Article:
This year, I developed a course in experimental philosophy for third-year students at Oxford Brookes. Classes have now ended, and I am getting the first large end-of-term essays in, and it is looking promising so far. In this post, I want to explain how I taught experimental philosophy and how I approached the subject.
What I wanted to do in the course
At our university, as in most UK institutions, we have 12-semester weeks, and the last week is usually devoted to writing up papers, so that leaves only 11 2-hour teaching sessions. Nevertheless I wanted to teach
- An overview of experimental philosophy
- Basics of statistics
- Some elementary notions of experimental design
This was quite an ambitious set of goals. Of course, given that I had only 22 contact hours to teach this course, I had to be careful in selecting appropriate exercises and readings.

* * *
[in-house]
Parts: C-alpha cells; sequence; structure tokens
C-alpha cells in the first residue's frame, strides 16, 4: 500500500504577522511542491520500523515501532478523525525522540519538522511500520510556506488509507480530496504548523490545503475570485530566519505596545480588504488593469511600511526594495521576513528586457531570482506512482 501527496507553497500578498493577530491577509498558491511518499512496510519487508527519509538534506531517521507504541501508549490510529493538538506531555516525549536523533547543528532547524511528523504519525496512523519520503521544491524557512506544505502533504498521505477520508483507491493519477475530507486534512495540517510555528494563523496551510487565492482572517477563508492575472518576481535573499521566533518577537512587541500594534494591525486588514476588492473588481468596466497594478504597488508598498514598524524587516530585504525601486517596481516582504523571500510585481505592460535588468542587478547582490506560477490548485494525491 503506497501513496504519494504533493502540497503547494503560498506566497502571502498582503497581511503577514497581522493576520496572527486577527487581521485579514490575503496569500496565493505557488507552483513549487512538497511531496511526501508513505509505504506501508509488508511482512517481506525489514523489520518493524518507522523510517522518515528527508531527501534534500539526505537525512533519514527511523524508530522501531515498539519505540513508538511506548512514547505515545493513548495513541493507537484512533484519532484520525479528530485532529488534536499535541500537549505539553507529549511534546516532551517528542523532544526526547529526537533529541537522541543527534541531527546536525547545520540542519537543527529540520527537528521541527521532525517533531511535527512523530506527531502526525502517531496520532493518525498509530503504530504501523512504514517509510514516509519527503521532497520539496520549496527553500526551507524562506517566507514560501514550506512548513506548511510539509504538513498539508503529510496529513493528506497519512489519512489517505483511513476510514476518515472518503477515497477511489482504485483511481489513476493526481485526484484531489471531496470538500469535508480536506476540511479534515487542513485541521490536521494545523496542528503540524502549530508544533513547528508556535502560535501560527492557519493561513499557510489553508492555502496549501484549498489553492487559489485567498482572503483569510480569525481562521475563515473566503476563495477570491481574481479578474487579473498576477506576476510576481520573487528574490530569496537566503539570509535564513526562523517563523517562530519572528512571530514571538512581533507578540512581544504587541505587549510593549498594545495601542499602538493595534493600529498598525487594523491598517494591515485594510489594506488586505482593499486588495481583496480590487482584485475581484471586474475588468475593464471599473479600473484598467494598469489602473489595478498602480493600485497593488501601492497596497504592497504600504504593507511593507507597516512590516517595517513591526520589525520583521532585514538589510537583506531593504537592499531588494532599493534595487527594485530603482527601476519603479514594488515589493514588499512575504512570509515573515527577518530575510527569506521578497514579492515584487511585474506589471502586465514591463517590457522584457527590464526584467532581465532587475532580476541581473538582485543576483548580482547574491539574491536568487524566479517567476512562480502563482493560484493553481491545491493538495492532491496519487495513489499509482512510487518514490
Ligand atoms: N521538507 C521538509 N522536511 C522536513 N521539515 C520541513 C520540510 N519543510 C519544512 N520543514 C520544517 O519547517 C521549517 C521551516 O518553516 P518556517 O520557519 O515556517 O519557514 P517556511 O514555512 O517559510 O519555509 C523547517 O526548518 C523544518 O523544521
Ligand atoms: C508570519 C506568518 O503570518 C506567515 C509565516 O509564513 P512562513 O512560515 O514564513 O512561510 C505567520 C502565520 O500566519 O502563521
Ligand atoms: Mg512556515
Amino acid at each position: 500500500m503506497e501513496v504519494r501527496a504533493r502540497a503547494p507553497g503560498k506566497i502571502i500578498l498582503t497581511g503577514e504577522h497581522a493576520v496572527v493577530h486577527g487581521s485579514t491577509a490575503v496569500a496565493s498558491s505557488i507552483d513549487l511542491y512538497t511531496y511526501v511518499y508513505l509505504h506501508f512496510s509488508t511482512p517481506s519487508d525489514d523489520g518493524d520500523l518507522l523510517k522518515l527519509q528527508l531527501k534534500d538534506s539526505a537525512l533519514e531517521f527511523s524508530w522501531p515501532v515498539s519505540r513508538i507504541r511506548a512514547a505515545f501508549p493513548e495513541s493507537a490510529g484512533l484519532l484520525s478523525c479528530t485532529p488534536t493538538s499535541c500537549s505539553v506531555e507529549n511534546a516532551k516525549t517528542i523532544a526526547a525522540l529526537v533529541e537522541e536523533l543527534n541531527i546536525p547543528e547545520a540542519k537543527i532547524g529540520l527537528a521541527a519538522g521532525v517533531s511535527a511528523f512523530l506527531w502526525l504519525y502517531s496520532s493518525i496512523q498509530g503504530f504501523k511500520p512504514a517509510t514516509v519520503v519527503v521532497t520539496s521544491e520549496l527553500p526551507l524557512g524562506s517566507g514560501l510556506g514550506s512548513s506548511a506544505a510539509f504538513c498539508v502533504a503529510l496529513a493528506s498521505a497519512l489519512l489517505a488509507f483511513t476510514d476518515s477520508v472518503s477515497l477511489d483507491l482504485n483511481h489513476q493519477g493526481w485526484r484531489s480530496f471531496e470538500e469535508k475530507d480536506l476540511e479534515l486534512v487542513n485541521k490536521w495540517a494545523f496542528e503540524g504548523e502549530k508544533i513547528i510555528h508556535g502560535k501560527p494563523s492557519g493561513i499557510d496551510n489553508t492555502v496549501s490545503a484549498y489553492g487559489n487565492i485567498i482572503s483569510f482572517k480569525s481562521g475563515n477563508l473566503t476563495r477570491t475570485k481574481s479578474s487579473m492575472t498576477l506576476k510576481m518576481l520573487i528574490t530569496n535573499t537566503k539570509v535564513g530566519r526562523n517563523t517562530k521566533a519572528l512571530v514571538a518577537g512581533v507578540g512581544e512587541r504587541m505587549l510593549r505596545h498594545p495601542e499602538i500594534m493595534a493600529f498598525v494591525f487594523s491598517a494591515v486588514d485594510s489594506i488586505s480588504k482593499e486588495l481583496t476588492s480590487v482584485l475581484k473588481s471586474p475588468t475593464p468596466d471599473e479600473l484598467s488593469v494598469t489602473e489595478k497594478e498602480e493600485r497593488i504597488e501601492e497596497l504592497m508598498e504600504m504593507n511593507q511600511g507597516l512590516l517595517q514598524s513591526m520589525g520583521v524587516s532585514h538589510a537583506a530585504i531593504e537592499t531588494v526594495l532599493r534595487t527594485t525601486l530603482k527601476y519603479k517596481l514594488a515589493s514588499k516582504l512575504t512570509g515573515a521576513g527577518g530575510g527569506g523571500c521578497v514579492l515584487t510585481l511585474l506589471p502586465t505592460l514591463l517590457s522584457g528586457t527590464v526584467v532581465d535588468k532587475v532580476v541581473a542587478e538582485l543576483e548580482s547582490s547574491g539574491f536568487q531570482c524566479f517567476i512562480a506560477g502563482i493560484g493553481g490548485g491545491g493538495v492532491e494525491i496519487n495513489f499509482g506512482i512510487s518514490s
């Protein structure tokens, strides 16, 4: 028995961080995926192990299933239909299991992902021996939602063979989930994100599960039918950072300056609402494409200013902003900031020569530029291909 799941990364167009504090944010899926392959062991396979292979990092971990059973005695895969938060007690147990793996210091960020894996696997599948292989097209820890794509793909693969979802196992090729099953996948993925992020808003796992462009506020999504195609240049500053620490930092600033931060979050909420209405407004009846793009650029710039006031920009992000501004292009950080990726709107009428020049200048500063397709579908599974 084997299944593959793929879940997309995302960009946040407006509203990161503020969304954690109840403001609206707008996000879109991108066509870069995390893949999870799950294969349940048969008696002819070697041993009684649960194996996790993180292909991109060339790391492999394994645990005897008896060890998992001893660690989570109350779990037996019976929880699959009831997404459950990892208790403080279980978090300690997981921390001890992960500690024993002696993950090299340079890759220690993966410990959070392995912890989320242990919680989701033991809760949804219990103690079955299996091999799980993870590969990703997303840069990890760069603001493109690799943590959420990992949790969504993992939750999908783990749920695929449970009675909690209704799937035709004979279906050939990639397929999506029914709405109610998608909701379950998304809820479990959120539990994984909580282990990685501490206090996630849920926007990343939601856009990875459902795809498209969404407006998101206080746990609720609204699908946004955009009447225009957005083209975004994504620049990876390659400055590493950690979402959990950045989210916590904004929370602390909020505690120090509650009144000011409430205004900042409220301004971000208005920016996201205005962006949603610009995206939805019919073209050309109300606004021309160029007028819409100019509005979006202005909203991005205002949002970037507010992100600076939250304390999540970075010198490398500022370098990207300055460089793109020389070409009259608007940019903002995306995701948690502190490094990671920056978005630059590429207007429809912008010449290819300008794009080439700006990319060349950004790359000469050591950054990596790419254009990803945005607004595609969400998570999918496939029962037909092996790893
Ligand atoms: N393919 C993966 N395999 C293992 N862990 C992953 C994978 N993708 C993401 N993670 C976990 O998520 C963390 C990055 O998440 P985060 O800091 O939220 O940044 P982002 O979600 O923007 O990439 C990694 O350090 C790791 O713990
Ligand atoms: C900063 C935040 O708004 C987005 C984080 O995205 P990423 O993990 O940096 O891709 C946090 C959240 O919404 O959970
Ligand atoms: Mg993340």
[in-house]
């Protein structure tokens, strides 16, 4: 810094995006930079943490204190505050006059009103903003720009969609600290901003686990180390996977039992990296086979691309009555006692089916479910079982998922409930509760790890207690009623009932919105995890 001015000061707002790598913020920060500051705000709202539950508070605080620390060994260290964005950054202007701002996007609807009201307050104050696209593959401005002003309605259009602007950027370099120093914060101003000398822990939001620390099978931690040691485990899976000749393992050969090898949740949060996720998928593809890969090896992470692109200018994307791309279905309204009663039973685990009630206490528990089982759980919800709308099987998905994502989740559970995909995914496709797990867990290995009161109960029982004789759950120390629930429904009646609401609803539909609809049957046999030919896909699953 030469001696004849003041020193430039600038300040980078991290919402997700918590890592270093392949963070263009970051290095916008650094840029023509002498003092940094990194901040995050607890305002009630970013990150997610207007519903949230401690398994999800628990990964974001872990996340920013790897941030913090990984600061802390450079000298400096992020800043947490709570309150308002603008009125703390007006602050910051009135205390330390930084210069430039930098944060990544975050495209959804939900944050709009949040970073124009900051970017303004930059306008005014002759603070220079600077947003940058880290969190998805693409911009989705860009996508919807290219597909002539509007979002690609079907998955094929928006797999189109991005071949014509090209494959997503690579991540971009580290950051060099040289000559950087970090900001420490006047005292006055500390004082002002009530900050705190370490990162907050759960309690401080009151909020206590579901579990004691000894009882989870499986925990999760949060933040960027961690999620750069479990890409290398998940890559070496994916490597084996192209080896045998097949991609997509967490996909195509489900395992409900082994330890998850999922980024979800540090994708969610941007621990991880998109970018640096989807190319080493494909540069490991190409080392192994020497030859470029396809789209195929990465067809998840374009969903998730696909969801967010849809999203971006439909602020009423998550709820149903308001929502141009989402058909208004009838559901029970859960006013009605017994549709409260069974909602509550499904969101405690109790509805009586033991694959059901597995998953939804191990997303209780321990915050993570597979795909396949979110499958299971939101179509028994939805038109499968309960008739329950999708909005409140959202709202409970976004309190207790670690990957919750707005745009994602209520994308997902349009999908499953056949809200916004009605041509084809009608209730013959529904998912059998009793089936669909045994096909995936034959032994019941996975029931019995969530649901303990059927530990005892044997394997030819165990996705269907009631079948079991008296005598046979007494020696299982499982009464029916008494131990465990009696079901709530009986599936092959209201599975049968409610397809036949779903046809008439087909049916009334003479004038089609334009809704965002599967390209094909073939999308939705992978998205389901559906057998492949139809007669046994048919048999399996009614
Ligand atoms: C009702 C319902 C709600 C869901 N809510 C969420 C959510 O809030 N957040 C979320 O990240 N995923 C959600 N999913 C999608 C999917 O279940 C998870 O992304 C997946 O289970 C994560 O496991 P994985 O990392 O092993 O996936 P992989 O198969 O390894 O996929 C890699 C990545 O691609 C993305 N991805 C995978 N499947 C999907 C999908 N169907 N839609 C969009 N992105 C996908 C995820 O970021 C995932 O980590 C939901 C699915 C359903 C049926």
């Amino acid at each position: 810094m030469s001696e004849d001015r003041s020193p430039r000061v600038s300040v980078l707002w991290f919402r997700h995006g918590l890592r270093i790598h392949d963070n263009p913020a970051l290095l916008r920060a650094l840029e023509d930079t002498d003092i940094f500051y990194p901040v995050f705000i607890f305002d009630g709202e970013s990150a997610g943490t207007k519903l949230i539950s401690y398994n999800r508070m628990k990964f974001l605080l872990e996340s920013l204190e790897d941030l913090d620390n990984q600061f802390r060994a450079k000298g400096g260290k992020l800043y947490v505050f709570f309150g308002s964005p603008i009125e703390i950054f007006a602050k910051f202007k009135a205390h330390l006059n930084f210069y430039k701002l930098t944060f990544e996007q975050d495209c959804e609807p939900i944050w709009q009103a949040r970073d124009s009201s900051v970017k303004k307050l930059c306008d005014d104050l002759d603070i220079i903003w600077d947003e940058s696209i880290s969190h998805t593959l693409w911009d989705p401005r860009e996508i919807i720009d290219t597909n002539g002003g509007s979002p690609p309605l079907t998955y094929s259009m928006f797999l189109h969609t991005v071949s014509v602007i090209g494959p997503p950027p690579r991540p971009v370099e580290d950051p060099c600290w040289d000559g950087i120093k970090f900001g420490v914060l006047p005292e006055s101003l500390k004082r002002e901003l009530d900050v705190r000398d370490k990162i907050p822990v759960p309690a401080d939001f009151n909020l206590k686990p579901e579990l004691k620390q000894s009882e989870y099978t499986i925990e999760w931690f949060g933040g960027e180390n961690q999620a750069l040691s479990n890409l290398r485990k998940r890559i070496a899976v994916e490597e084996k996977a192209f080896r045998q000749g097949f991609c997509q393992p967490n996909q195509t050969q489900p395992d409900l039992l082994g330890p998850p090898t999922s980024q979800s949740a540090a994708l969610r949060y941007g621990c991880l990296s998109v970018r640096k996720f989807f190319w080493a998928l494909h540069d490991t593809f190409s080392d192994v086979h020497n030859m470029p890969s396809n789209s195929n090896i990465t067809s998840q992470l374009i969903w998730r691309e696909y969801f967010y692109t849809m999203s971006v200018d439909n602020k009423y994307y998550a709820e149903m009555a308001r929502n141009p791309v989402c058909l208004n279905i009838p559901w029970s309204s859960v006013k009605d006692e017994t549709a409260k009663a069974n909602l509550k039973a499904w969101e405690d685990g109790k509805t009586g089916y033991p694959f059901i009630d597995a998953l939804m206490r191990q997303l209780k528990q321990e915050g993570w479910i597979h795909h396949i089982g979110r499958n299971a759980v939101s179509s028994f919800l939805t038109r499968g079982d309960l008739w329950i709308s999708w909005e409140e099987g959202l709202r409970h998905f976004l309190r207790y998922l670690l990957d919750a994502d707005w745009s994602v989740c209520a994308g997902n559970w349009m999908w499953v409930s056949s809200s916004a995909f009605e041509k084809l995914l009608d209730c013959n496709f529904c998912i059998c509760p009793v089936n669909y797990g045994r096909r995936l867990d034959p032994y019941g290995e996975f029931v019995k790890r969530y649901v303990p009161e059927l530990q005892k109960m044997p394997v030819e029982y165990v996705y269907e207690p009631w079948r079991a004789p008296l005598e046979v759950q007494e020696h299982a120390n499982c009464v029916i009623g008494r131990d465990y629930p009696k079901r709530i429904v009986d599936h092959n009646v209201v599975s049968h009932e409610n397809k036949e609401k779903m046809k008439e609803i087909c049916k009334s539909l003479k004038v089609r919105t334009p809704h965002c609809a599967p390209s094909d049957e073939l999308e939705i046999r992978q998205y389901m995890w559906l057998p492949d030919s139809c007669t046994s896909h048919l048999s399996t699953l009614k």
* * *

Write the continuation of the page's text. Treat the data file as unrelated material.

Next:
Why teaching experimental philosophy is a good idea
Only 14 students enrolled in this course (our typical class size is about double for the second and third years), probably because it was offered late and also because some students worried about the mathematics involved in the statistics.
However, I think experimental philosophy is a good course to offer because of its transferable skills on the job market. Being able to design a simple questionnaire and conducting statistical tests are attractive graduate skills.
Next to that, I think experimental philosophy is also useful for students to get the chance to do philosophy a bit differently: engage with people by having them participate in your experiment or code for you, and reflect on practices in our discipline, such as reliance on intuitions. For both these reasons, I think an experimental philosophy course is most suited for final year students (UK undergraduate degrees have three years).
The basic setup of the course
The course consisted in part of a theoretical introduction to the field of experimental philosophy, including the following topics:
- What is experimental philosophy? (Positive, negative, descriptive programmes)